Baseline is proud to support future engineers at Colorado State University’s (CSU) College of Engineering. This year the Baseline Engineering Scholarship was awarded to three students. These students met the following criteria:

  • Full-time undergraduate student within the Department of Civil & Environmental Engineering
  • Majoring in Civil/Environmental Engineering
  • Minimum overall 2.75 GPA
  • Preference given to students from rural communities covering a six-state region

The recipients this year were Erika O’Rourke, Tyler Pastor, and Cody Volt.

Erika O’Rourke is a senior at CSU, majoring in civil engineering. She is a member of Kappa Alpha Theta Sorority, Society of Women Engineers, and Engineers without Borders.

Erika O’Rourke

“I intend to work at an engineering firm full time once I graduate. I want to work my way up from a field engineer to a project manager and get the opportunity to work on many different projects within the civil industry. I am very interested in Green Building. I took an environmental sociology class my freshman year of college and I realized how important it is to preserve and protect our environment. I wanted to figure out how I could apply sustainability into my major, and had planned on pursuing a minor in global environmental sustainability. However, I was unable to fit that into my schedule. Instead, I plan on pursuing LEED certification and using that certification to build more sustainable structures. During my time in Engineers without Borders, I was able to work alongside a certified engineer to aid him in designing an Earth Ship. This is a fully sustainable building made of recycled material. It was a unique project, but one that had a huge impact and taught me a lot.  I hope that one day I will get to work on large projects that have a positive impact to society as well as the environment.”

Tyler Pastor is a senior at CSU, majoring in civil engineering. He is an ASCI College of Engineering Senator, and a member of CSU Engineering Council and CSU Steel Bridge Team.

Tyler Pastor

“As a civil engineering major, I am excited about the future of mining and the distribution of resources. Mining is among the oldest of human professions and one of only two methods of how new material is given to society (the other is farming). The world population is going to grow, and the need for new minerals and alloys with it. In order to keep up with the increasing demand, the mining industry is going to see some major changes in my lifetime. I am given the opportunity to see mining at a magnitude never experienced on the planet ever before. Over my lifetime, I am going to see so much happen to revamp the mining industry that I want to come forward and do my part. As the climate warms in coming decades, resources will be more and more difficult to distribute especially water. Water is very important because we fully do not understand the implications of a warming climate. Places, such as California, may receive increases in rain, while deserts in the southwest may grow. Society is going to need to be ready to adapt to changing water distribution by rerouting resources to population centers at increasing rates. This is going to be the largest ongoing engineering project in history, one that will need all available planning and brainpower.”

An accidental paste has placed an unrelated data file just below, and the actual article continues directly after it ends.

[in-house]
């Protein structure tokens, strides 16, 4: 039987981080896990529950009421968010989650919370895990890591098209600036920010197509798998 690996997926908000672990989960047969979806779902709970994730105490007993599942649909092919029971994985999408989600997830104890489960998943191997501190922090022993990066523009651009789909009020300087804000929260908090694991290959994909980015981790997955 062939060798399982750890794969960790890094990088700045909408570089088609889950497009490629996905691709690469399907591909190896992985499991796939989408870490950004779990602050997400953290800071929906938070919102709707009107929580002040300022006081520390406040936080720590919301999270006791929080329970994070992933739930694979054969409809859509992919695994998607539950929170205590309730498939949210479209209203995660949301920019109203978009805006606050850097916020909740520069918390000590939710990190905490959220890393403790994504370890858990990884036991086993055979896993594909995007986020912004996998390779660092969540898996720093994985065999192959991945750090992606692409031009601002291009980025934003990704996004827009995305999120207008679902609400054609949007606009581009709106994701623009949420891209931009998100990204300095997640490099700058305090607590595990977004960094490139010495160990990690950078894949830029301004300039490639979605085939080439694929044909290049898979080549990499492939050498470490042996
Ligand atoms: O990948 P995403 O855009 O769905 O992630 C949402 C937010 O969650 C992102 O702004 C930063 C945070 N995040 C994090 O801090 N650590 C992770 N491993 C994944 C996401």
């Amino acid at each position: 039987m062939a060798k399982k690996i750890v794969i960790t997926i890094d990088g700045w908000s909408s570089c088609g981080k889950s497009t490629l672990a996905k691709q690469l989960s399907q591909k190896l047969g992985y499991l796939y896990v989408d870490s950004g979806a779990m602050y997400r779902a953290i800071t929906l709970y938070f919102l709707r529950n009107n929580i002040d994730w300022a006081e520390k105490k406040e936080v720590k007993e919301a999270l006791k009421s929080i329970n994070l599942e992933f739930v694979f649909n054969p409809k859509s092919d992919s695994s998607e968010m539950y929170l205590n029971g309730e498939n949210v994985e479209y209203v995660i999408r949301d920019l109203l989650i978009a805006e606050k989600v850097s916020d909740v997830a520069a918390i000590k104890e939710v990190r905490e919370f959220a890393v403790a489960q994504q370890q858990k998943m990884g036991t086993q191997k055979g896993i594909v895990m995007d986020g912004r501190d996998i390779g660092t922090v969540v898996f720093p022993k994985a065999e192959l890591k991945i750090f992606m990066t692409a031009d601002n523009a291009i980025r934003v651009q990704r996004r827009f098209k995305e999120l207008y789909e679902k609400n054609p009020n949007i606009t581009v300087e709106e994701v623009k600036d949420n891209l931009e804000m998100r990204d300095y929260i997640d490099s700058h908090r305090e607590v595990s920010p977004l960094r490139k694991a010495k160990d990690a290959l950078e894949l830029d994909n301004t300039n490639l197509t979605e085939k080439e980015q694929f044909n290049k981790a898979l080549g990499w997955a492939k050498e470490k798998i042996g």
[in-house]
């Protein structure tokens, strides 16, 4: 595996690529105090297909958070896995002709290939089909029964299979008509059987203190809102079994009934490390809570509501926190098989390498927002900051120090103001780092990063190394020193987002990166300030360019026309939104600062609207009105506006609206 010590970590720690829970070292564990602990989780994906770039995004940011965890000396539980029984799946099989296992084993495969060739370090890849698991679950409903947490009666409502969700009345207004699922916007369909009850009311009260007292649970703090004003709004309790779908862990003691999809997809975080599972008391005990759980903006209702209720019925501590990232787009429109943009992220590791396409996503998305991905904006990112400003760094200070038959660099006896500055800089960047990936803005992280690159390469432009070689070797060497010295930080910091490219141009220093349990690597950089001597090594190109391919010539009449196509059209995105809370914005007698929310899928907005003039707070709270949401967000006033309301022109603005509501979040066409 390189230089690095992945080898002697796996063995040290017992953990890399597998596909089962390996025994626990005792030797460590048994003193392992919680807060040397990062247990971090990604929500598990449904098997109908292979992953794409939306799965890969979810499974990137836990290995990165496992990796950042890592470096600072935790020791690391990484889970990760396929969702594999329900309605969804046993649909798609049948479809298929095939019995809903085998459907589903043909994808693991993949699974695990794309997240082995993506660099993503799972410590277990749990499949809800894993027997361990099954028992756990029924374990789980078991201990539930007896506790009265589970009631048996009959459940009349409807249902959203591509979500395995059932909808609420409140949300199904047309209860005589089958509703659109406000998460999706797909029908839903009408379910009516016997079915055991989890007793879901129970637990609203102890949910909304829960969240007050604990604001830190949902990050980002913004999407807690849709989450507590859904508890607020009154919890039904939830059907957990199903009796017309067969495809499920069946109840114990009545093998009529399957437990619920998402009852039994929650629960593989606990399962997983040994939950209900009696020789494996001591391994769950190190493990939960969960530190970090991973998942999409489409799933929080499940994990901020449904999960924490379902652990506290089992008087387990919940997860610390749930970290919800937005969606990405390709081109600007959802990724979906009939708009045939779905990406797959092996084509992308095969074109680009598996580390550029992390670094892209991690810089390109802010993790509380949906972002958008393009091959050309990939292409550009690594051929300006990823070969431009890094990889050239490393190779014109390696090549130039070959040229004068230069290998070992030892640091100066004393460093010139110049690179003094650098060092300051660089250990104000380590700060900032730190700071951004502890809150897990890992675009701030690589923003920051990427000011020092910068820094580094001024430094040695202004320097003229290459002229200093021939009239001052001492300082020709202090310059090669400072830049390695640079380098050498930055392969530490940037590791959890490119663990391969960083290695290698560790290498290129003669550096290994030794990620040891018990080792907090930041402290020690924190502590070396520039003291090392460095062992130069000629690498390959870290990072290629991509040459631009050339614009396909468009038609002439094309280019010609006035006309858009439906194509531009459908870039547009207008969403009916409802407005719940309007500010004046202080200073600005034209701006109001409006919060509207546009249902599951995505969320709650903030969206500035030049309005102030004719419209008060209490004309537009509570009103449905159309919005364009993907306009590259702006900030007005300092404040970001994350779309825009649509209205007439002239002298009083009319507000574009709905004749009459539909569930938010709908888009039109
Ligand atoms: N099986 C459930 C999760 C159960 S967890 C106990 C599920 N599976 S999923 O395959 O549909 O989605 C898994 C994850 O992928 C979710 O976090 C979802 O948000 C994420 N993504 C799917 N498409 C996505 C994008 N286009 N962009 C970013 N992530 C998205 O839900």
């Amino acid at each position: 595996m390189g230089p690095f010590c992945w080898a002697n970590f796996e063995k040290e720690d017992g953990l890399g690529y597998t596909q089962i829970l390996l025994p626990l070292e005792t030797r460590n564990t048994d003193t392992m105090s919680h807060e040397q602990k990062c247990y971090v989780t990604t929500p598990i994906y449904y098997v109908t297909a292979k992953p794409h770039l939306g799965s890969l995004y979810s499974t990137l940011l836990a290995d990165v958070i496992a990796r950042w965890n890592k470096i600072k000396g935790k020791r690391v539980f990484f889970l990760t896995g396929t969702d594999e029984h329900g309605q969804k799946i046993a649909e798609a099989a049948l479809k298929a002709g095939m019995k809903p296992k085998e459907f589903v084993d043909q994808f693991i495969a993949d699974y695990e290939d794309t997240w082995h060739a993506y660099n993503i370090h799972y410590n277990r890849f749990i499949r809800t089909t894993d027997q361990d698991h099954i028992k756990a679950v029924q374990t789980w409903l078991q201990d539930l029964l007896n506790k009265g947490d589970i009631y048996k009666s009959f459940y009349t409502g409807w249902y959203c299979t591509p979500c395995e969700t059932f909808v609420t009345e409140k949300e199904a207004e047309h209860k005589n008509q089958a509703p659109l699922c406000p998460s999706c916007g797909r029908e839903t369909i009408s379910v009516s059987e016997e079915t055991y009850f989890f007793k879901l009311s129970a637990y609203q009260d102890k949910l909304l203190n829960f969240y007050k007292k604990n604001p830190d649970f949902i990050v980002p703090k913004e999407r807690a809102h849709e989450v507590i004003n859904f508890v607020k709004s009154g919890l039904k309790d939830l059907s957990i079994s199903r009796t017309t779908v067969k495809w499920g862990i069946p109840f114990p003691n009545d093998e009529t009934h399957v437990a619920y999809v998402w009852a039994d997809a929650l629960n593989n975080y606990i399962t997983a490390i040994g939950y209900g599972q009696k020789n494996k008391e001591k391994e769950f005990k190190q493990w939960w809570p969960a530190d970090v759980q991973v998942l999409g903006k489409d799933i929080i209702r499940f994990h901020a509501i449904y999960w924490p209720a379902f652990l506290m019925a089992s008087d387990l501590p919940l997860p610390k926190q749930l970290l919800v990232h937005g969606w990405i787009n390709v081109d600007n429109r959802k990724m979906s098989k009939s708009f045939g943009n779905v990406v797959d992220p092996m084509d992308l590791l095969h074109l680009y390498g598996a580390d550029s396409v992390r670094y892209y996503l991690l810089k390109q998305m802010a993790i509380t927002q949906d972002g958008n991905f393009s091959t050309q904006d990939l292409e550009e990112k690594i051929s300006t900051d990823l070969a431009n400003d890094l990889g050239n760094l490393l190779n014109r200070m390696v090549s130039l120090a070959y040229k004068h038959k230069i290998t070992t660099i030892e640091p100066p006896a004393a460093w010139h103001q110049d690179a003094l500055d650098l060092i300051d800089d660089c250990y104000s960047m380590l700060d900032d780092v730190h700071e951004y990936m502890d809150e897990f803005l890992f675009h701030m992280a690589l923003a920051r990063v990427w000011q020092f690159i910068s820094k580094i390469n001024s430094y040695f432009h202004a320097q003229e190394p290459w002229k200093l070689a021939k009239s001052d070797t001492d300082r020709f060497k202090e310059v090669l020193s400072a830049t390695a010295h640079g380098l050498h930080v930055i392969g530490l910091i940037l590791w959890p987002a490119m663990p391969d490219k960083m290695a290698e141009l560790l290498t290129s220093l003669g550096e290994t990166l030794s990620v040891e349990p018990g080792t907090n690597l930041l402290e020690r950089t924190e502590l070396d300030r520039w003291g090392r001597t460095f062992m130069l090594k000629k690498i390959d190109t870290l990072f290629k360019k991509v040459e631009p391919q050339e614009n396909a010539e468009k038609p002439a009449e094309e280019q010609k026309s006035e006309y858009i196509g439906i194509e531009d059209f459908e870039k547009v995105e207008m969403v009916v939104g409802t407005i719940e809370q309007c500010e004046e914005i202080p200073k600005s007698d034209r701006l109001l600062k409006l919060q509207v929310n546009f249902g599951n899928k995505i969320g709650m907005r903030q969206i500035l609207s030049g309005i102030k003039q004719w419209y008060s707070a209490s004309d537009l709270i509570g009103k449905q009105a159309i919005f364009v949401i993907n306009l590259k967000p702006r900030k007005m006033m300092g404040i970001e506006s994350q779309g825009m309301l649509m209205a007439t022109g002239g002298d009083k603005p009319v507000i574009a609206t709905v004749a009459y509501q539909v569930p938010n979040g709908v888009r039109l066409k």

Cody Volt is a senior at CSU, majoring in civil engineering. He is a member of Chi Epsilon – Civil Engineering Honor Society and American Society of Civil Engineers.

Cody Volt

“Within the civil engineering field, there are two specific areas that have sparked an interest for me, both relating to water. The first is water supply, and how we are going to meet the ever increasing demand that accompanies a rising population, even though our water source isn’t getting any bigger. The second is designing the water management systems that provide people with a continuous supply of clean water. I currently work in the Hydraulics Lab at the Engineering Research Center, where I am learning about, and assisting with, innovative research in the area of water resources. I’ve learned so much from my summer internships with: Larimer County Engineering Department; Freeport-McMoRan and Climax Molybdenum; and finally, Muller Engineering. These experiences have developed my skill set and further deepened my desire to learn more about water resource engineering. This has led me to continue my education in this specific area of study. The water-related master’s degree programs here at CSU are among the top in the nation, making it a logical choice to obtain my master’s degree in civil/water resource engineering. I will finish my bachelor’s degree in civil engineering in December 2018, and I plan to apply to graduate school for the fall of 2019.”

Baseline Engineering Corporation’s Founder and President, John McLain, is a CSU graduate. He created the scholarship to encourage students to pursue careers in civil and environmental engineering. “Baseline has been a wonderful supporter of CSU engineering students for many years,” says CSU’s Director of Development, Matthew Carlyon.

The deadline for next year’s scholarship is March 1, 2019. Students can access more information on CSU’s website.